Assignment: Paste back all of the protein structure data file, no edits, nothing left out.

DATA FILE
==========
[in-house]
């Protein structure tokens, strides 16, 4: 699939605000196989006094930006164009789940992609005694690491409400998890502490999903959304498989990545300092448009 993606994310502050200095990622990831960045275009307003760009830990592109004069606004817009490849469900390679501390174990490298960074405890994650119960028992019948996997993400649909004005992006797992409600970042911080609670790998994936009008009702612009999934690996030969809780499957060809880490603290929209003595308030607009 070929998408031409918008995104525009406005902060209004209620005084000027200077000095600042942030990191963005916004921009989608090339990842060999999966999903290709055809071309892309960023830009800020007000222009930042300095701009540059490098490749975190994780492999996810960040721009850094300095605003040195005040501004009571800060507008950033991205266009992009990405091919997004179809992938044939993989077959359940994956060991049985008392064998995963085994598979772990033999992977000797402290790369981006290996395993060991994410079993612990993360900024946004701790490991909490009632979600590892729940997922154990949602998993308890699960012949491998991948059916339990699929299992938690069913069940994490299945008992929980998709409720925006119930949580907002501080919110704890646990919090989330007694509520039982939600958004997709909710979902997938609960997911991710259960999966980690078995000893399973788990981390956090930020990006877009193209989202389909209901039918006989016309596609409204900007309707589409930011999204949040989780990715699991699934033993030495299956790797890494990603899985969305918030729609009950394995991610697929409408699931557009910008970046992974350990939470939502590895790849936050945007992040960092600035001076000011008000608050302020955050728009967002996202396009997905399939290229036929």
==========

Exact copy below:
[in-house]
């Protein structure tokens, strides 16, 4: 699939605000196989006094930006164009789940992609005694690491409400998890502490999903959304498989990545300092448009 993606994310502050200095990622990831960045275009307003760009830990592109004069606004817009490849469900390679501390174990490298960074405890994650119960028992019948996997993400649909004005992006797992409600970042911080609670790998994936009008009702612009999934690996030969809780499957060809880490603290929209003595308030607009 070929998408031409918008995104525009406005902060209004209620005084000027200077000095600042942030990191963005916004921009989608090339990842060999999966999903290709055809071309892309960023830009800020007000222009930042300095701009540059490098490749975190994780492999996810960040721009850094300095605003040195005040501004009571800060507008950033991205266009992009990405091919997004179809992938044939993989077959359940994956060991049985008392064998995963085994598979772990033999992977000797402290790369981006290996395993060991994410079993612990993360900024946004701790490991909490009632979600590892729940997922154990949602998993308890699960012949491998991948059916339990699929299992938690069913069940994490299945008992929980998709409720925006119930949580907002501080919110704890646990919090989330007694509520039982939600958004997709909710979902997938609960997911991710259960999966980690078995000893399973788990981390956090930020990006877009193209989202389909209901039918006989016309596609409204900007309707589409930011999204949040989780990715699991699934033993030495299956790797890494990603899985969305918030729609009950394995991610697929409408699931557009910008970046992974350990939470939502590895790849936050945007992040960092600035001076000011008000608050302020955050728009967002996202396009997905399939290229036929």